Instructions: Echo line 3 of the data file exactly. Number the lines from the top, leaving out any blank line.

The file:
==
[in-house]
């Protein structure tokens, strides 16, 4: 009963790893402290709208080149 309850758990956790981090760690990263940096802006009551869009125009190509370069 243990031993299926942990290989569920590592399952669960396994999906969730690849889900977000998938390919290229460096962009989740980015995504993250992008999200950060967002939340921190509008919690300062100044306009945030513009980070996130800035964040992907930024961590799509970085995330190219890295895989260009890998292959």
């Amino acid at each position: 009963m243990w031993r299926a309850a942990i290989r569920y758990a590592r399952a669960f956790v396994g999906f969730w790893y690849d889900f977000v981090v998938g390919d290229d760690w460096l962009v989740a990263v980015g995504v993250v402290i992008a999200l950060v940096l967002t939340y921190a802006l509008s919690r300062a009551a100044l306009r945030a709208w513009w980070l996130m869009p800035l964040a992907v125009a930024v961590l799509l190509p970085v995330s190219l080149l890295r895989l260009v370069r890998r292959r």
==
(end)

């Amino acid at each position: 009963m243990w031993r299926a309850a942990i290989r569920y758990a590592r399952a669960f956790v396994g999906f969730w790893y690849d889900f977000v981090v998938g390919d290229d760690w460096l962009v989740a990263v980015g995504v993250v402290i992008a999200l950060v940096l967002t939340y921190a802006l509008s919690r300062a009551a100044l306009r945030a709208w513009w980070l996130m869009p800035l964040a992907v125009a930024v961590l799509l190509p970085v995330s190219l080149l890295r895989l260009v370069r890998r292959r």